Even if you’ve only got 10 days in Japan, checking out all the best things to do in Osaka is a must. On the surface, Osaka seems little more than a drab post-war Japanese city. But once you’ve had a little time hunting down the top tourist attractions in Osaka, a whole new picture emerges.
From the energy of Dotonbori to the ageless grace of Osaka Castle to eating your way through the streets of Namba or Umeda, exploring the best places to visit in Osaka is a highlight of any Japan trip.
Not sure what to do in Osaka? Let’s figure where to go & what to see with this complete Osaka attractions guide featuring the top points of interest in Osaka…
What to do in Osaka
- Osaka Castle
- Universal Studios Japan
- Tempozan Ferris Wheel
- Kuromon Market
- Umeda Sky Building
- National Museum of Art
- Sumiyoshi-taisha Shrine
- National Bunraku Theater
- Osaka Aquarium Kaiyukan
- Abeno Harukas
- Hozenji Yokocho
- Shitennoji Temple
- Cup Noodles Museum Osaka Ikeda
- Kema Sakuranomiya Park
- Osaka Museum of Housing & Living
Dive into Japan’s past at Osaka Castle
Even if you’ve only got one day in Osaka, you simply can’t miss Osaka Castle, one of the best things to do in Osaka.
Originally built in the 16th century by warlord Toyotomi Hideyoshi, this magnificent building stands as one of the last vestiges of ancient Japan in a city that never ceases to surge forward.
Before you even enter, you’re greeted smilingly by Osaka Castle Park, one of the most popular recreation spots in Osaka.
Walking around the park and its surrounding gardens paints a beautiful classic scene year-round.
If you can hack it, visit in spring when the cherry, plum, and peach trees here become bathed in delicate pink hues. Nishinomaru Garden (¥200) is, in particular, one of the best places to spot cherry blossoms in Osaka.
Inside, Osaka Castle houses an expansive museum that reiterates the traditions of Edo and Azuchi-Momoyama periods.
Far more interesting for most travellers though is the 8th-floor 360-degree observation deck that supplies tremendous views in all directions.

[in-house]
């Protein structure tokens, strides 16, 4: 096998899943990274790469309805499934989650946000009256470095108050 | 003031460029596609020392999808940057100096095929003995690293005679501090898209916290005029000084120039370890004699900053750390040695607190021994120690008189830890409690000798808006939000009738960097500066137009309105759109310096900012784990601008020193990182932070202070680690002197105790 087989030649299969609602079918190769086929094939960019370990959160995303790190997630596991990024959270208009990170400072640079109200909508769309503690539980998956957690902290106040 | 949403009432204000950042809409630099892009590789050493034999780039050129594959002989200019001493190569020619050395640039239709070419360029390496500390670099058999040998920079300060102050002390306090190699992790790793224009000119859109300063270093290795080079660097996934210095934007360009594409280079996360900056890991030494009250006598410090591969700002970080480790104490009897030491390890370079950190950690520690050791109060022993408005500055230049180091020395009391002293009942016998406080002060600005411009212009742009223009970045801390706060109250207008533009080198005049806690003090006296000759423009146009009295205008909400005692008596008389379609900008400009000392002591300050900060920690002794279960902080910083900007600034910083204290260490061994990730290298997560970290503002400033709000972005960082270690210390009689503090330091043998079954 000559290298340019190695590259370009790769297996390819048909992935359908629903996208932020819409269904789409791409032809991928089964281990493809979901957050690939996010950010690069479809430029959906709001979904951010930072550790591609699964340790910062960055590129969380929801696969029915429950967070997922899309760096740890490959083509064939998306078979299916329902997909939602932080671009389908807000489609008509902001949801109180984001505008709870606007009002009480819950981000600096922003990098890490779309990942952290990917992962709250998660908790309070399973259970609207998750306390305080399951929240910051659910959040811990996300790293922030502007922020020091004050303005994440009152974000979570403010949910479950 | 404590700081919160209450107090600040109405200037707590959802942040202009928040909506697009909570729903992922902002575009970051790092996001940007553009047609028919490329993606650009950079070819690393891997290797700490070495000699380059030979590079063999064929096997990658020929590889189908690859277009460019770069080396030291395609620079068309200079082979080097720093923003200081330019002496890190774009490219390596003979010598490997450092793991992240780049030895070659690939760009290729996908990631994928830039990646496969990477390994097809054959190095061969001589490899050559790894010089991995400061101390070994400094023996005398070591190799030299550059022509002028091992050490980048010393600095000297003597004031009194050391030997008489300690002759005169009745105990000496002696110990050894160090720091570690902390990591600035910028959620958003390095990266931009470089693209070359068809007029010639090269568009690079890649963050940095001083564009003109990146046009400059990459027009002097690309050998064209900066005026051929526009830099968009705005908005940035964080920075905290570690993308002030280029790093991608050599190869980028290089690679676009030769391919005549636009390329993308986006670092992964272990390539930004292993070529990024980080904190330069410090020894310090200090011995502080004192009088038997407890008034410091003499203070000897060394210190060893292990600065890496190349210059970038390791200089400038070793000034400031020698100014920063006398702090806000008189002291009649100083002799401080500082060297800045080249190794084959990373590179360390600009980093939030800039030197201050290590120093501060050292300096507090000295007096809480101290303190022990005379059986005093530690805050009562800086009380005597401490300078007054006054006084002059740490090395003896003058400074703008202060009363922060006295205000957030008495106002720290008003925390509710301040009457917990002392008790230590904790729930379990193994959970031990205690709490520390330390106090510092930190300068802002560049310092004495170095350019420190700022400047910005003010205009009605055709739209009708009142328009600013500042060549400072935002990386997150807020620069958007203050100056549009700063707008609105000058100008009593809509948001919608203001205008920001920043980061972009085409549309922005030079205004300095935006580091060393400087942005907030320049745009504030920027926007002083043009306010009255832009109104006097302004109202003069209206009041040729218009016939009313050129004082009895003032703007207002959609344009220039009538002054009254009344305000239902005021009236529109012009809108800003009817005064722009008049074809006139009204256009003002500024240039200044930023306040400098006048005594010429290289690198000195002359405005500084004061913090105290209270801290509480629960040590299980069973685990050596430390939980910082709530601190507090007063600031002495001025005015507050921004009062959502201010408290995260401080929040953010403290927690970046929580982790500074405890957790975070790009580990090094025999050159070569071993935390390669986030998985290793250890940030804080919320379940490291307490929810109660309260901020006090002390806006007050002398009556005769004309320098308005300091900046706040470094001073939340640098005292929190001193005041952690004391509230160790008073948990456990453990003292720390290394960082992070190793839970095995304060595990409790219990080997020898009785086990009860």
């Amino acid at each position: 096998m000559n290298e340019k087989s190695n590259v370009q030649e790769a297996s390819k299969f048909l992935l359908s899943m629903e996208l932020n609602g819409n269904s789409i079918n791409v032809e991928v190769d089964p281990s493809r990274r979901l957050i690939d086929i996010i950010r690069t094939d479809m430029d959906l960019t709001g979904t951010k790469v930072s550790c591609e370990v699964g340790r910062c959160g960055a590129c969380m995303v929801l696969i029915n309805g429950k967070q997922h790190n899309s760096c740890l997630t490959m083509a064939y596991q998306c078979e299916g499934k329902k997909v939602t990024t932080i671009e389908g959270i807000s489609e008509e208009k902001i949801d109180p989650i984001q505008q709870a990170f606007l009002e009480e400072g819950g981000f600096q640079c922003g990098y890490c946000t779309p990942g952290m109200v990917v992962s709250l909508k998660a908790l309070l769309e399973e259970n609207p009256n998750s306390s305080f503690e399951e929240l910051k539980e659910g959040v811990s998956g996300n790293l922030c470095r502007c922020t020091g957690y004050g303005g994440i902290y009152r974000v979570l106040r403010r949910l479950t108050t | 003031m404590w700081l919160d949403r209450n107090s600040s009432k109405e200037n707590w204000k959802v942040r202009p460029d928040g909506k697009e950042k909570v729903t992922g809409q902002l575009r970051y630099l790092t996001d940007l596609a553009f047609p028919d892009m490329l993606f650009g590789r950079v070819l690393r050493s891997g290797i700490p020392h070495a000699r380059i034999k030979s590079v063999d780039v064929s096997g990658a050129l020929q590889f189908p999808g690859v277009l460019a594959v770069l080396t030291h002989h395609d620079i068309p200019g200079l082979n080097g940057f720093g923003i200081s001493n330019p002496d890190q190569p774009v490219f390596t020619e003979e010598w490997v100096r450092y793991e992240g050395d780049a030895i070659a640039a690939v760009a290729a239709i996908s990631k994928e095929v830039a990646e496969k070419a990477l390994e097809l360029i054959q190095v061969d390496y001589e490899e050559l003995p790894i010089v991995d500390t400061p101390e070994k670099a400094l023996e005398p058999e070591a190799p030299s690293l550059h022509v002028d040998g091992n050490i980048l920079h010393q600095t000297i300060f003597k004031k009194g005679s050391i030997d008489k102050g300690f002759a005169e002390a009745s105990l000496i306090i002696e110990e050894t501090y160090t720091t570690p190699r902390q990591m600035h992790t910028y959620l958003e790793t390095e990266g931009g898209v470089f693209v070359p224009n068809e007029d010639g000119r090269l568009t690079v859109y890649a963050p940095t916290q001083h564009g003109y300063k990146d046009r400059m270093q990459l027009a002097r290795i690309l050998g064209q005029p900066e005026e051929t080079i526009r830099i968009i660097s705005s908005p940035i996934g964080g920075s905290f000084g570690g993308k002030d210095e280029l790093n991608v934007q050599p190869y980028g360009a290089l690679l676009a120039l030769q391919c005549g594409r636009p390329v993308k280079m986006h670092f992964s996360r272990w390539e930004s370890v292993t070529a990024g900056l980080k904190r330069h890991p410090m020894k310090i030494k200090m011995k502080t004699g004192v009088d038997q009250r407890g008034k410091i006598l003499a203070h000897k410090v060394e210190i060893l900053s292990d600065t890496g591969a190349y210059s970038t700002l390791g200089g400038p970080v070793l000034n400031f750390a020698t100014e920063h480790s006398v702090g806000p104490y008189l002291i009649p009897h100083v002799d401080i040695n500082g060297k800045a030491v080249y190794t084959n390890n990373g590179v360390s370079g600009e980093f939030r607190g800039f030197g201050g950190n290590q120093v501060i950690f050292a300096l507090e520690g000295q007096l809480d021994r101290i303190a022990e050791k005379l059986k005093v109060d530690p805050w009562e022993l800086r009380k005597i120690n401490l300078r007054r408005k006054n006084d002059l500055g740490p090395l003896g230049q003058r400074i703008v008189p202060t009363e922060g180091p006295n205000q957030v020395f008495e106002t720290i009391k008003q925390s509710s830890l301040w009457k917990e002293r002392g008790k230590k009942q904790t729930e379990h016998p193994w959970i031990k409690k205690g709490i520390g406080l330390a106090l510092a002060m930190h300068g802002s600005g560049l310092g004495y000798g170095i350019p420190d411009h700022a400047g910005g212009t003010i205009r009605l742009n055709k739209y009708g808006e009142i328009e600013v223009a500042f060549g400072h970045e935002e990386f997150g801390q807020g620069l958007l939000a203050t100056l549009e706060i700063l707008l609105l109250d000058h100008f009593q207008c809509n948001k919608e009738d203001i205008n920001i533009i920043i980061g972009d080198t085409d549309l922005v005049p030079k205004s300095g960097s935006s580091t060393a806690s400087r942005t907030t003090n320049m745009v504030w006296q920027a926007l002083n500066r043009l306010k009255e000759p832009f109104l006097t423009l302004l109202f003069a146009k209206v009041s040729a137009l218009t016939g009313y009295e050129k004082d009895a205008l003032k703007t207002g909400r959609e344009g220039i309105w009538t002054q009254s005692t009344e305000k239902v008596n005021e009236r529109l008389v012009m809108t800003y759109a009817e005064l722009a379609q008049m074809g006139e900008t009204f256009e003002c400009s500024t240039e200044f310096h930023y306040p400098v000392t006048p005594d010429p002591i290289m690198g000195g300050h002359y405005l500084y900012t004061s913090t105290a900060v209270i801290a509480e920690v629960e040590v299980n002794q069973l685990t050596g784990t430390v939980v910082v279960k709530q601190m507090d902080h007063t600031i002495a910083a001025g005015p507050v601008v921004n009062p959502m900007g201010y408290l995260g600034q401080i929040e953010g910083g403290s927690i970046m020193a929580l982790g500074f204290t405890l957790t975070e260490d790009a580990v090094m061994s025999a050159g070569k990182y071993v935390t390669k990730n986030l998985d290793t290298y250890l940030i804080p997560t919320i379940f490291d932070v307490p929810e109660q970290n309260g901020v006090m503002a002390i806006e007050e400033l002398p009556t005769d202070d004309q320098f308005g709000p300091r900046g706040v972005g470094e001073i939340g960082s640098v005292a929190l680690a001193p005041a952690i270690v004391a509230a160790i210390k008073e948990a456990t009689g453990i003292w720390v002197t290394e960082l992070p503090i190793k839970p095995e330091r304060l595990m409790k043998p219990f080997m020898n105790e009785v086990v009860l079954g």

Getting there: Several metro stations ring around Osaka Castle including Tanimachiyonchome, Morinomiya, Osakajokoen, and Osaka Business Park. From any one of these stations, it’s a pleasant 15-minute stroll, give or take, to the castle itself.
Get a blast from the past in Shinsekai
No list of things to see in Osaka is complete without including a trip down memory lane among the oddball nostalgia of Shinsekai.
Originally built to herald a “new world” before the onset of WWI, the in-vogue neighbourhood attracted visitors in droves who came to see its optimistic vision of the future at work.
Not long after, Shinsekai’s heart began to beat around Tsutenkaku Tower, Osaka’s answer to the Eiffel Tower.
From its founding in 1912 until WWII, when it burned down, the tower stood at the centre of Shinsekai, proudly beckoning Osakans to its streets.
In the intrawar period though, Shinsekai fell out of vogue.
The magic seemed all but lost until post-WIII when Osakans’ aching nostalgia yearned for a return to the good-ol’ days. The area embarked on a long road to recovery starting in 1956 with the rebuilding of Tsutenkaku Tower.
Today, there are still plenty of things to do in Shinsekai.
Sucking in the panoramas from the 91-metre-high observation deck of Tsutenkaku Tower gives an awesome bird’s-eye view, and is a must for visitors unshaken by heights.
Like Dotonbori, Shinsekai’s near the front of the line for gourmands, offering some of the best street food in Osaka.
Don’t leave this wacky neighbourhood with trying its most famous delight, kushi katsu, deeply satisfying battered and deep-fried kebabs featuring succulent meats & vegetables of varying types.
Getting there: The closest metro is Ebisucho (Sakaisuji Line), a short 4-minute stroll to the centre. Imamiyaebisu (Nankai-Koya Line) and Dobutsuen (Midosuji Line) stations are also both within 10 minutes by foot.
Dazzle at the trappings of modern Japan at Dotonbori
Lining the picturesque Dotonbori-gawa Canal, Osaka’s premier entertainment district of Dotonbori gets the blood flowing like no other place in Osaka.
Osakans love letting loose in Dotonbori, whether that means tackling their Kansai cuisine favourites or indulging in a traditional bunraku performance in its birthplace.
In many ways, the scene in Dotonbori encapsulates the entire modern urban Japan travelling experience.
The glowing neon-lit advertisements (including the famous Glico Man sign), sprouting from the banks of the canals, are nothing less than captivating and create an upbeat atmosphere for evening exploration.
Aside from all the visual stimulation, Dotonbori is famous for its food.
This is, by far, one of the city’s best places to eat, serving up must-eat Osaka foods like okonomiyaki and takoyaki.